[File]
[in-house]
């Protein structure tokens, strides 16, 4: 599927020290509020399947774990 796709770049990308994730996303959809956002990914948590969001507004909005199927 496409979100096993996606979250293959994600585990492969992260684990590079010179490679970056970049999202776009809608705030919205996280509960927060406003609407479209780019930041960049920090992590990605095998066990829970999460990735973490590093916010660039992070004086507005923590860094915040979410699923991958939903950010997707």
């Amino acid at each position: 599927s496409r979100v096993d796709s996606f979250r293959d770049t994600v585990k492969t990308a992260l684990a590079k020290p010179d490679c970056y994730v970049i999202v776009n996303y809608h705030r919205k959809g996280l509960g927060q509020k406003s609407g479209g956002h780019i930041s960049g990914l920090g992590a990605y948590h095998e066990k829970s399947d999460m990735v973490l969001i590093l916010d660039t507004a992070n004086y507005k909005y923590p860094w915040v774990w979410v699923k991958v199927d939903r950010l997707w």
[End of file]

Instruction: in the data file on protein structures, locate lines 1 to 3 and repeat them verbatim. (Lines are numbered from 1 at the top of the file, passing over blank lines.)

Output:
[in-house]
């Protein structure tokens, strides 16, 4: 599927020290509020399947774990 796709770049990308994730996303959809956002990914948590969001507004909005199927 496409979100096993996606979250293959994600585990492969992260684990590079010179490679970056970049999202776009809608705030919205996280509960927060406003609407479209780019930041960049920090992590990605095998066990829970999460990735973490590093916010660039992070004086507005923590860094915040979410699923991958939903950010997707």
């Amino acid at each position: 599927s496409r979100v096993d796709s996606f979250r293959d770049t994600v585990k492969t990308a992260l684990a590079k020290p010179d490679c970056y994730v970049i999202v776009n996303y809608h705030r919205k959809g996280l509960g927060q509020k406003s609407g479209g956002h780019i930041s960049g990914l920090g992590a990605y948590h095998e066990k829970s399947d999460m990735v973490l969001i590093l916010d660039t507004a992070n004086y507005k909005y923590p860094w915040v774990w979410v699923k991958v199927d939903r950010l997707w």